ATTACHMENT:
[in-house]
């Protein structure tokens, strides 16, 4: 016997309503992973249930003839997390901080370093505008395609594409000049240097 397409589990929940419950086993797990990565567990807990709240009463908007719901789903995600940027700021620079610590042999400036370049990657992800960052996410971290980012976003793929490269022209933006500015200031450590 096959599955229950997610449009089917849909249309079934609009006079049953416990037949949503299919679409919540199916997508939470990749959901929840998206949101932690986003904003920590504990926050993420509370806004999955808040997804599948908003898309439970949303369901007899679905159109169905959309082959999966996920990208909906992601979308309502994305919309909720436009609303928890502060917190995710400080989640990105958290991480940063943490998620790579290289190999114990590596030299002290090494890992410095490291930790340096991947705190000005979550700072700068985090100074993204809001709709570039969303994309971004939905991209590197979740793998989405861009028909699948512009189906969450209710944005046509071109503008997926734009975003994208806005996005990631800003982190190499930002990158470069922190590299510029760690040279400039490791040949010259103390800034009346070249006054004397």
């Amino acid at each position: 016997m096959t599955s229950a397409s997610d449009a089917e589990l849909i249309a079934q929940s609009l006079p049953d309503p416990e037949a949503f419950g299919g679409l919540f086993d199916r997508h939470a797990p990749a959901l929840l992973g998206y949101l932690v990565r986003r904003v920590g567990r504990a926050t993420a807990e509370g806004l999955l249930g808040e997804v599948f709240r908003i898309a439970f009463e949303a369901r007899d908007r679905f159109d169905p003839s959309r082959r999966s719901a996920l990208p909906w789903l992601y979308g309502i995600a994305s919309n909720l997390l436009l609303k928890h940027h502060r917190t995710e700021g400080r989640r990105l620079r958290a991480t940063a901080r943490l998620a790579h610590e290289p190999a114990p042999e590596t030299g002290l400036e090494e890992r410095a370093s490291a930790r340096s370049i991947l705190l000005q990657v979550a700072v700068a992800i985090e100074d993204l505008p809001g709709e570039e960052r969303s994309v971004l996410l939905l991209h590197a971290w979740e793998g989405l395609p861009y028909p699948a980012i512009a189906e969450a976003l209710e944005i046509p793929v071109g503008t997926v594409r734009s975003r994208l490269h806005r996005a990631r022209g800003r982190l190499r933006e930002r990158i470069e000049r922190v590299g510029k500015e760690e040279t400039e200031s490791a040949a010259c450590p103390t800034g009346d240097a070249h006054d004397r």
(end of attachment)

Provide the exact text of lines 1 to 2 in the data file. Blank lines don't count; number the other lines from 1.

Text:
[in-house]
């Protein structure tokens, strides 16, 4: 016997309503992973249930003839997390901080370093505008395609594409000049240097 397409589990929940419950086993797990990565567990807990709240009463908007719901789903995600940027700021620079610590042999400036370049990657992800960052996410971290980012976003793929490269022209933006500015200031450590 096959599955229950997610449009089917849909249309079934609009006079049953416990037949949503299919679409919540199916997508939470990749959901929840998206949101932690986003904003920590504990926050993420509370806004999955808040997804599948908003898309439970949303369901007899679905159109169905959309082959999966996920990208909906992601979308309502994305919309909720436009609303928890502060917190995710400080989640990105958290991480940063943490998620790579290289190999114990590596030299002290090494890992410095490291930790340096991947705190000005979550700072700068985090100074993204809001709709570039969303994309971004939905991209590197979740793998989405861009028909699948512009189906969450209710944005046509071109503008997926734009975003994208806005996005990631800003982190190499930002990158470069922190590299510029760690040279400039490791040949010259103390800034009346070249006054004397």